Glenn Strange, Jim Davis and Lee Van Cleef in a tense moment from Republic's "Last Stagecoach West" ('57).

Sheriff Jim Davis temporarily has outlaw Don Megowan jailed in "Lust to Kill" ('57 Prod. Assoc.). LUST TO KILL (‘57 Productions Associates) Directed by B-vet Oliver Drake this seldom seen independently made in ‘57 western finally saw limited release in ‘59 by Barjul Int’l/Emerson. It’s nothing to write home about but offers good performances by Jim Davis and Don Megowan and was filmed around Pioneertown and on Drake’s ramshackle ranch. Pursued by Sheriff Davis and Deputy Tom Hubbard, outlaw Megowan’s kid brother is killed when his partner, Gerald Milton, abandons them. Megowan is jailed but escapes with the help of girlfriend Allison Hayes and swears vengeance on Milton. After a battle with all concerned in a dingy saloon the film orates some religious overtones and comes to an abrupt end—almost like Drake ran out of money or film. Worth viewing—once.

Throughout the ‘50s Davis continued to accept secondary roles in westerns and TV series, and starred in a non-Western TV series, “Rescue 8” for 73 episodes from ‘58-‘60. Then a few more starring roles came his way.

Movie poster for "Noose for a Gunman" ('60). NOOSE FOR A GUNMAN (‘60 Premium/U.A.) Remake of Steve Fisher’s “Top Gun” (‘55) with Sterling Hayden, which was made one more time in ‘64 with Audie Murphy as “Quick Gun”. Banished from his hometown, gunslinger Davis returns to meet the stage with his fiancée Lyn Thomas. In so doing, he encounters evil cattle baron Barton MacLane (and his gunmen Leo Gordon, John Hart) who has murdered Davis’ brother. MacLane twists things, accusing Davis of killing his sons and is in league with outlaw raider Ted DeCorsia and his gang who plan to raid the town. Note that DeCorsia played the same outlaw gang leader in the ‘64 Audie Murphy version, and that actor William Tannen is in all three versions. This was one-time star Kermit Maynard’s last big screen western, appearing here as townsman Carter. Make an evening of it and watch all 3 versions back to back. What’s interesting is to see how Hayden, Davis and Murphy, three very different actors, approach the same role.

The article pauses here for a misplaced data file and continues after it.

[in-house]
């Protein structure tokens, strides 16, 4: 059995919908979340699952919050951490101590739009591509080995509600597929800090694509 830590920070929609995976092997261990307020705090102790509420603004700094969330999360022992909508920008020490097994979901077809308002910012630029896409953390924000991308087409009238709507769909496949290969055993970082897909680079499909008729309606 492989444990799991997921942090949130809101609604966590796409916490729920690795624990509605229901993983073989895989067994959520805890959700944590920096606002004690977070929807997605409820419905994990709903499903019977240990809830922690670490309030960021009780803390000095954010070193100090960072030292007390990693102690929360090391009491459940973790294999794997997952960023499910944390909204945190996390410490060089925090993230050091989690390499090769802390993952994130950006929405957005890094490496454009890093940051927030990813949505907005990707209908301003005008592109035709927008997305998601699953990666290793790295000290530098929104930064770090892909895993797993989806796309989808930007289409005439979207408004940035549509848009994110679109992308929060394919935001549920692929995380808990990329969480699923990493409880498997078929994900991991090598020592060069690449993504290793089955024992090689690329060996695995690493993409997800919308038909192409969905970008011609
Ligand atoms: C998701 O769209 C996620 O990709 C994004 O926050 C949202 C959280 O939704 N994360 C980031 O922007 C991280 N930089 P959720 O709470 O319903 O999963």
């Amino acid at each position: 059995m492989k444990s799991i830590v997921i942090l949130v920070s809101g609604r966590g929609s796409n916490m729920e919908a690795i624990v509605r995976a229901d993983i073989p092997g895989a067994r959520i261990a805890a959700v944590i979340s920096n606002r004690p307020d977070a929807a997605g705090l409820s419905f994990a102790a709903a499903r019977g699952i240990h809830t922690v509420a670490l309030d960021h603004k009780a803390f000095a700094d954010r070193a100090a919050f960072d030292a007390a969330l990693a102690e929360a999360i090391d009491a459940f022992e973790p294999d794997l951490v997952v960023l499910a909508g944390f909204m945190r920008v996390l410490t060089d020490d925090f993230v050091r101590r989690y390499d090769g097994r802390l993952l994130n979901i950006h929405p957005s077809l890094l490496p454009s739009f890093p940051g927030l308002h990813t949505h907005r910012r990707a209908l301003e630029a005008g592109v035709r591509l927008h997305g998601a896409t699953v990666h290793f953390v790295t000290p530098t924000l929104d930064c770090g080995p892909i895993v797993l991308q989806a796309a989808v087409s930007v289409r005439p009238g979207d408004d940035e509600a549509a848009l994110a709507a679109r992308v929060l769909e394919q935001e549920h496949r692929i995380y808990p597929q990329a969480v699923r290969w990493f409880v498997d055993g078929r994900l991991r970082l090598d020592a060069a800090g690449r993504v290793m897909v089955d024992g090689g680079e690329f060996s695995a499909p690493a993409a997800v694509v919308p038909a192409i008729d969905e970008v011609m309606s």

Jim Davis faces town raider Ted De Corcia and his henchies Bill Foster (left) and William Chattee in "Noose For a Gunman" ('60 U.A.).

Jim Davis and Nancy Hadley starred in "Frontier Uprising" ('61 U.A.). FRONTIER UPRISING (‘61 Zenith/United Artists) Early California epic has frontier scout Davis battling an evil allegiance between Mexican Colonel John Marshall and Indian Chief Herman Rudin. Davis and a Cavalry Lieutenant aid a wagon train headed for California bearing Mexican beauty Nancy Hadley—and vie for her affections. Some good action sequences (with liberal doses of stock footage swiped from “Kit Carson”) spice up an otherwise weak narrative.

Movie poster for "The Gambler Wore a Gun" starring Jim Davis. THE GAMBLER WORE A GUN (‘61 Zenith/United Artists) Remake of George Montgomery’s “Lone Gun” (‘54) makes the gambler role primary with Davis rather than secondary as it was with Frank Faylen in the earlier film. Otherwise, same basic plot as gambler Davis comes to town to take charge of the Diamond D ranch he bought through the mail. He finds the seller murdered and his children, Don Dorrell (later star of TV’s short-lived “Pony Express”) and pretty Merry Anders unaware of the sale. Worse than that, they’re unaware three rustler brothers are hiding stolen cattle on the Diamond D. When Dorrell discovers their dirty tricks, and threatens to expose the rustlers, he is killed and the blame thrown on Davis.

With no more starring offers coming his way, Davis turned to TV guest star roles, working on “Whispering Smith”, “Tales of Wells Fargo”, “Wagon Train”, “Laramie”, “Have Gun Will Travel”, “Branded”, “Rawhide”, “Hondo”, “Bonanza”, “Gunsmoke” (11 eps.), “Virginian”, and many more, as well as securing supporting roles in “El Dorado”, “Rio Lobo” and “Big Jake” w/John Wayne, “Monte Walsh” w/Lee Marvin and “Fort Utah” w/John Ireland. Unfortunately, his next TV series “The Cowboys” w/Davis as Marshal Bill Winter never gained an audience and was cancelled after only 12 episodes in ‘74. Davis kept on working, including a good role in “Comes A Horseman” in ‘78 and later that year finally gained long overdue security and notoriety as Jock Ewing in 77 episodes of “Dallas” from ‘78 to ‘81. At only 71 he died during the series on April 26, 1981. The writers of “Dallas” decided not to write his death into the storyline right away. They initially thought about replacing him with another actor, but out of respect decided that only Davis should play Jock Ewing. Jock was kept alive on the show (he was down in South America drilling for oil) until early ‘82 when it was learned he died in a plane crash.